Page 145 - Ad Hoc Report June 2018
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 discovery,” the attorney could have significantly reduced the time spent on discov- ery review.430 But asking the government what the defendant did or reviewing “tar- geted discovery” is only a starting point to a full understanding of the defects in the government’s case and any possible defenses.
A federal defender explained that judges are often unaware of the amount of discovery work involved.
I think in the past judges could be fairly confident by looking at the docket sheet or recalling what happened in court to get a general sense of how complex the case was and what type of work went into the defense of the case. Because of the change in our practice, I don’t think that’s
any longer the case....[There is] a great amount of discovery that has to be reviewed even if there is not a trial....You need to do a substantial amount of work that’s unknown to the district court judge.431
A district judge told the Committee that in her experience some judges cut vouchers based on “sticker-shock.” “They just believe that the cost for the defense in the case . . . is just too big.”432 This problem occurs most in cases resolved by plea. One attorney indicated that the judges in his district reflexively cut vouch- ers to the case maximum when the case was resolved through a plea as opposed to a trial.433 Of course, it is often only after a thorough review of discovery that a decision can be made, by both client and attorney, that resolving the case through a plea is the best course.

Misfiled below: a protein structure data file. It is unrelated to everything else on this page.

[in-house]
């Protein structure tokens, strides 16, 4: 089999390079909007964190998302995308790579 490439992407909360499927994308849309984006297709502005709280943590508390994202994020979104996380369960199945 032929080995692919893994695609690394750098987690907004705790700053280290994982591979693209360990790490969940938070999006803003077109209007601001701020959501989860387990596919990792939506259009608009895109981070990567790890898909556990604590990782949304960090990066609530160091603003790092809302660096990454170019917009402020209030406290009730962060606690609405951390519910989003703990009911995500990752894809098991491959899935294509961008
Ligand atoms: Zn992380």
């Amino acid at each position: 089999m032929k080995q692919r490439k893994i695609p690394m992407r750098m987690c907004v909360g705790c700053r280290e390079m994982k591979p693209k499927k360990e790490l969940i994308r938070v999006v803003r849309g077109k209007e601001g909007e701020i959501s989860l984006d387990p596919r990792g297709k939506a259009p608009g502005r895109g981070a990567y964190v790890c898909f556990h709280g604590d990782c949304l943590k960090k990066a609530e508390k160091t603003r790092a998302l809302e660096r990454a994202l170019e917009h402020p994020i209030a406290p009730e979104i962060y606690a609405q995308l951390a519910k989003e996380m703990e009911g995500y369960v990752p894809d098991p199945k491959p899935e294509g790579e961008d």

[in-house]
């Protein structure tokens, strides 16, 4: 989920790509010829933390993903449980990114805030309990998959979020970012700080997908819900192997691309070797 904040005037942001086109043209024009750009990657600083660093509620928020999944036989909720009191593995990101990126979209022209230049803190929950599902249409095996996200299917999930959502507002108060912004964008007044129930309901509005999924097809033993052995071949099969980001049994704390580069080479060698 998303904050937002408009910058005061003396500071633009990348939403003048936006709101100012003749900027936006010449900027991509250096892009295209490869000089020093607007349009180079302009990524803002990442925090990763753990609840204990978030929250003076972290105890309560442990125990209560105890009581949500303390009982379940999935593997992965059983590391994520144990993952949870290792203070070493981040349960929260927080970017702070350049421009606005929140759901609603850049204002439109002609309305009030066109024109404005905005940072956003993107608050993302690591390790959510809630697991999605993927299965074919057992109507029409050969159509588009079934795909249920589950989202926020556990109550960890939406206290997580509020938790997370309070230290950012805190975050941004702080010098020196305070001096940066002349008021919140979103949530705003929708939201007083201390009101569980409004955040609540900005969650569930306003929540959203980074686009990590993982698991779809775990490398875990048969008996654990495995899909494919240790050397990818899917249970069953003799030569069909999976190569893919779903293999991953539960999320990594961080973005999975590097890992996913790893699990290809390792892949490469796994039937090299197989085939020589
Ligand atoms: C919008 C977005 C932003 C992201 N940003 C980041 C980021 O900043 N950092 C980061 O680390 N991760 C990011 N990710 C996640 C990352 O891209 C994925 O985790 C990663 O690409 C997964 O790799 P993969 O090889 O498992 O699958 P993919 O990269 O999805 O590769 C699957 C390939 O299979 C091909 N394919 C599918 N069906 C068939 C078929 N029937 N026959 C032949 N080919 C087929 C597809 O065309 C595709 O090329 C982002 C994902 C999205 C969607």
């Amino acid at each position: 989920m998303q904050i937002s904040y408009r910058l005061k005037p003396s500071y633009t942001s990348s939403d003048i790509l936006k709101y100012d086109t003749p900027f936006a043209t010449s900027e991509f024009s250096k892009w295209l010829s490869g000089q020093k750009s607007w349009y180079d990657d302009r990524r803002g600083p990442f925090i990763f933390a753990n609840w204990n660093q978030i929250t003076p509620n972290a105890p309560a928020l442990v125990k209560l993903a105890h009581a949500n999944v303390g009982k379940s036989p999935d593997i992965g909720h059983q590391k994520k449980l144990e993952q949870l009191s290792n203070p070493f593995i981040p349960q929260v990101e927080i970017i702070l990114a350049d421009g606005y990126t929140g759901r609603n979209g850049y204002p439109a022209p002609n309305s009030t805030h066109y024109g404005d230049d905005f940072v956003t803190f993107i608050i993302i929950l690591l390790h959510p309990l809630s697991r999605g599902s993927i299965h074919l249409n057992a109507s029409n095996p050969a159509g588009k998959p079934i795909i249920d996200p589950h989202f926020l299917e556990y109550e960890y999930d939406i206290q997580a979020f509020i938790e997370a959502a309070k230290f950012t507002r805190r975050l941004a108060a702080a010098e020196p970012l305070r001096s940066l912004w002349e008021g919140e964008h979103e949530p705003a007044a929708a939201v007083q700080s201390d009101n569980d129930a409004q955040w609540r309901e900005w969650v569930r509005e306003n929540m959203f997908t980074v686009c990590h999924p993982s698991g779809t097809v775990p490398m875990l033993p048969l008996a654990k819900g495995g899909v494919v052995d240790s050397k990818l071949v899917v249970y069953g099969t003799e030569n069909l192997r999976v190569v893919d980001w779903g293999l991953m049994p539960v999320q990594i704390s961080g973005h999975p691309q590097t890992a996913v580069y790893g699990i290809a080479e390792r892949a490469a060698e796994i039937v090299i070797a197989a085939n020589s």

5.2.5 Voucher Cuts Based on Generalizing or Averaging Case Costs
Faced with voucher reviews, a task for which they have inadequate time and training, some judges use shortcuts such as benchmarks or averaging. Some set compensa- tion amounts for different types of cases. For example, a case that involves a felon in possession of a firearm should cost “X.” Such benchmarks are often informal; a judge’s belief about what that type of case “should” cost. As one federal defender explained:
I saw a case recently where the case had a lengthy suppression hearing. The government insisted they would not give a plea agreement that preserved the issue. They went almost to trial. Finally the government backed down... It was around a $20,000 voucher. The judge just looked at it with no expla- nation, said, “This is a run-of-the-mill case. I’m only giving $7,000.”434
430 Id.
431 MichaelCaruso,FPD,S.D.Fla.,PublicHearing—Miami,Fla.,Panel1,Tr.at31.
432 JudgeCathyBissoon,W.D.Pa.,PublicHearing—Philadelphia,Pa.,Panel2a,Tr.at13.
433 MarkFoster,CJAPanelAtty.Dist.Rep.,W.D.N.C.,PublicHearing—Miami,Fla.,Panel6,Writ.Test.at2. 434 EricVos,FPD,D.P.R.,PublicHearing—Miami,Fla.,Panel1,Tr.at29.
No recommendation presented herein represents
the policy of the Judicial Conference of the United 2 0 1 7 R E P O R T O F T H E A D H O C C O M M I T T E E T O R E V I E W T H E C R I M I N A L J U S T I C E A C T 101
 States unless approved by the Conference itself.

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